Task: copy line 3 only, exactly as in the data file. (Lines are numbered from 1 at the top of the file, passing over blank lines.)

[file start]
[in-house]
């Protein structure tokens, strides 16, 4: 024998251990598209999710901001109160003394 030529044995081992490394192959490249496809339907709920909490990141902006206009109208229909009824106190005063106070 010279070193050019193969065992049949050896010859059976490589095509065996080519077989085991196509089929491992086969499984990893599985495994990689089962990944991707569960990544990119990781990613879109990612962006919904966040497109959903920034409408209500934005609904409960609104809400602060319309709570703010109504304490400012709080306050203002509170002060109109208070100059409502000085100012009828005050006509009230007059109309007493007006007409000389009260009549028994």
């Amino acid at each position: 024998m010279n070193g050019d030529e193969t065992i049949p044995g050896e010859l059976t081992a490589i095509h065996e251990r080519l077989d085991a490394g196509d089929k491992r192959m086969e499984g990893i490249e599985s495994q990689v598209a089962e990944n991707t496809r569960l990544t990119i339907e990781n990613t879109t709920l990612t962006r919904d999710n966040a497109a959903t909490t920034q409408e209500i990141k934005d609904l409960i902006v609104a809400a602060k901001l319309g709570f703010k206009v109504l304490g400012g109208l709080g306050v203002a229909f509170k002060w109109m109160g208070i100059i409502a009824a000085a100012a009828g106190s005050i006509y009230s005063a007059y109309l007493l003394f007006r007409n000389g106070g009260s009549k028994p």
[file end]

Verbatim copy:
């Amino acid at each position: 024998m010279n070193g050019d030529e193969t065992i049949p044995g050896e010859l059976t081992a490589i095509h065996e251990r080519l077989d085991a490394g196509d089929k491992r192959m086969e499984g990893i490249e599985s495994q990689v598209a089962e990944n991707t496809r569960l990544t990119i339907e990781n990613t879109t709920l990612t962006r919904d999710n966040a497109a959903t909490t920034q409408e209500i990141k934005d609904l409960i902006v609104a809400a602060k901001l319309g709570f703010k206009v109504l304490g400012g109208l709080g306050v203002a229909f509170k002060w109109m109160g208070i100059i409502a009824a000085a100012a009828g106190s005050i006509y009230s005063a007059y109309l007493l003394f007006r007409n000389g106070g009260s009549k028994p």